Most importantly, the patient and family received significant clinical benefits from the intrathecal therapy aside from adjustments to her medication regimen. Standardized measurement of dystonia with the Barry-Albright Dystonia Scale showed reduced global dystonic movements (Table 1). Subjectively, the patient’s family reported improved function, most noted in the use of her wheelchair and daily activities, that has continued through two years of postoperative follow-up.


GA1 is characterized by abnormal perinatal neurologic development, encephalopathic crises precipitated by catabolic and physiologically stressful states, and insidious neurotoxicity resulting in substantial motor deficits. Although the neurologic manifestations of GA1 are highly variable - correlating poorly with enzymatic deficiency and altered metabolism, pathologic neuroimaging, and even amongst siblings - dystonia (and less frequently spasticity) can be severely disabling [2,3,8]. Unfortunately, there are no well-designed trials to demonstrate the efficacy of any medical therapy for dystonia secondary to GA1; however, the preponderance of data currently supports baclofen and benzodiazepines either as monotherapies or together for first-line symptom reduction. Even when combined with adjuvant therapies such as anticholinergics and botulism toxin injections, these regimens often provide inadequate relief and can be associated with tolerance and substantial side effects.

Intrathecal and intraventricular delivery of baclofen has been promising for many secondary causes of dystonia; by delivering baclofen proximally to its molecular targets, therapeutic doses can be orders of magnitudes lower than their enteral counterparts [6,7]. This theoretically reduces the risk of tolerance and dose-dependent side effects. To date, there have been two reported cases of IVB for dystonia secondary to GA1 with promising results [6]. These authors favor IVB to ITB for dystonia in GA1 given the equipoise in safety and that the mechanism of baclofen’s anti-dystonic (but not anti-spasmodic) action is presumed to be supraspinal. Two additional patients are referenced to have had treatment with ITB pumps, though lack of reported clinical details precludes meaningful comparison [5].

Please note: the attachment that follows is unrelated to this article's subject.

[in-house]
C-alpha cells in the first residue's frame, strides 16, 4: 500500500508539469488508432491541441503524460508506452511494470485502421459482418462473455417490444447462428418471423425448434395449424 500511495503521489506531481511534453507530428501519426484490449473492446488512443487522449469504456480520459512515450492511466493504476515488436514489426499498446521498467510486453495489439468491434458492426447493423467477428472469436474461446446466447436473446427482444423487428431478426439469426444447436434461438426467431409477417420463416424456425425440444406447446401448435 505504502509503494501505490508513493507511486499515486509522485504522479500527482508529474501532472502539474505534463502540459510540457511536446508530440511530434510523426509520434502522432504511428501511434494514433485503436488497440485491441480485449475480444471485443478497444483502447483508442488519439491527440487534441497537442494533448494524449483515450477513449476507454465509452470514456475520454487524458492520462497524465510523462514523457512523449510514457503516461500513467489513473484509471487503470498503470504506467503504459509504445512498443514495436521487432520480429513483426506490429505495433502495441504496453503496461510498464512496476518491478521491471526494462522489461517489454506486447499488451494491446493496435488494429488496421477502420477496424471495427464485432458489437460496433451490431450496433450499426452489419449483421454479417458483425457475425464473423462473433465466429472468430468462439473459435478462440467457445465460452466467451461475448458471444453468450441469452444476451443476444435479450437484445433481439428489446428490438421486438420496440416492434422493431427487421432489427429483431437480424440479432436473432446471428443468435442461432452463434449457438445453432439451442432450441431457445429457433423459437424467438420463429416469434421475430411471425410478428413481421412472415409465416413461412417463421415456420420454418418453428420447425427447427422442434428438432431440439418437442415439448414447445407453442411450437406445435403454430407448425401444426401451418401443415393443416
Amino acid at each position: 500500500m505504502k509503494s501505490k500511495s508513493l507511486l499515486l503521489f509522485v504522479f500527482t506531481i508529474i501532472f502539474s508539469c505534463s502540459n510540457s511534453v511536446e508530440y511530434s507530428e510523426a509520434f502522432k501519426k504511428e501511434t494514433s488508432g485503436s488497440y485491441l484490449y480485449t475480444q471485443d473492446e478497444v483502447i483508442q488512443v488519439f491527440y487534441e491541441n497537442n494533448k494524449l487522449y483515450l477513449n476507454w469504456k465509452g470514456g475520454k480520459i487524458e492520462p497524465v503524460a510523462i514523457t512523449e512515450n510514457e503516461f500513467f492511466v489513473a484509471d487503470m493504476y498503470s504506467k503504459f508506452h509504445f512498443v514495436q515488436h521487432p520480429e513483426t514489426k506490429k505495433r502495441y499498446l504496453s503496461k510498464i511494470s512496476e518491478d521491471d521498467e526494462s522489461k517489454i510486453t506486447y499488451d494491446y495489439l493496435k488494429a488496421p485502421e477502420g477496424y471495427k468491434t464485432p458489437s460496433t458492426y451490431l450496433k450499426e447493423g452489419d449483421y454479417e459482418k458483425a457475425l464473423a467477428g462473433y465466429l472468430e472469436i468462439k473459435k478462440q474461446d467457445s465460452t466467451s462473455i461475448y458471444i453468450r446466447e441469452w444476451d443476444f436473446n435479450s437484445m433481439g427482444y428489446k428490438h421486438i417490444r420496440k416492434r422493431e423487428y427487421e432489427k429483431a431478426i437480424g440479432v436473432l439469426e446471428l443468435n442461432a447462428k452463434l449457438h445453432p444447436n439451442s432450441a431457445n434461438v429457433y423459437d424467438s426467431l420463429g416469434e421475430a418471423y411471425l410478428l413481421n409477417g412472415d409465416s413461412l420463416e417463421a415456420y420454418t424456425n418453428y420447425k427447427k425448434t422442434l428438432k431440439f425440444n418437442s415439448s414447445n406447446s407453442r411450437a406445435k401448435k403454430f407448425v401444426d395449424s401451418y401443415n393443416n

We demonstrated that ITB can be a viable modality for medically refractory dystonia secondary to GA1, especially in patients with concomitant spasticity. Although baclofen likely operates at a supraspinal level to ameliorate dystonia, ITB in this patient was easily titrated to an efficacious concentration well below what the patient required enterally and below previously reported values for generalized dystonia [7,9]. Further, the intrathecal thoracic catheter tip allows simultaneous high concentrations of baclofen proximal to its antispasmodic target. Taken together, we demonstrated that ITB, much like IVB, is an appropriate modality for dystonia and spasticity secondary to GA1 that is refractory to medical therapy. More research is needed to directly compare the efficacy of IVB and ITB in patients with secondary dystonia, including those with GA1.


GA1, despite advances in early detection and preventive therapies, continues to present with problematic, medically refractory dystonia and, less frequently, spasticity. Here we report the treatment course of a patient with severe dystonia and spasticity secondary to GA1, demonstrating ITB as an efficacious option for neuromuscular palliation in this population.


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  2. Brismar J, Ozand PT: CT and MR of the brain in glutaric acidemia type I: a review of 59 published cases and a report of 5 new patients. AJNR Am J Neuroradiol. 1995, 16:675-683.
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Case report

Intrathecal Baclofen for Hypertonia Secondary to Glutaric Aciduria Type I

Author Information

Max Frenkel

Neurological Surgery, University of Wisconsin School of Medicine and Public Health, Madison, USA

Emily J. Meyer

Neurological Surgery, University of Wisconsin School of Medicine and Public Health, Madison, USA

James A. Stadler III Corresponding Author

Neurological Surgery, University of Wisconsin School of Medicine and Public Health, Madison, USA

Ethics Statement and Conflict of Interest Disclosures

Human subjects: Consent was obtained by all participants in this study. University of Wisconsin - Madison Health Sciences IRB issued approval 2018-0863. Conflicts of interest: In compliance with the ICMJE uniform disclosure form, all authors declare the following: Payment/services info: All authors have declared that no financial support was received from any organization for the submitted work. Financial relationships: All authors have declared that they have no financial relationships at present or within the previous three years with any organizations that might have an interest in the submitted work. Other relationships: All authors have declared that there are no other relationships or activities that could appear to have influenced the submitted work.

Case report

Intrathecal Baclofen for Hypertonia Secondary to Glutaric Aciduria Type I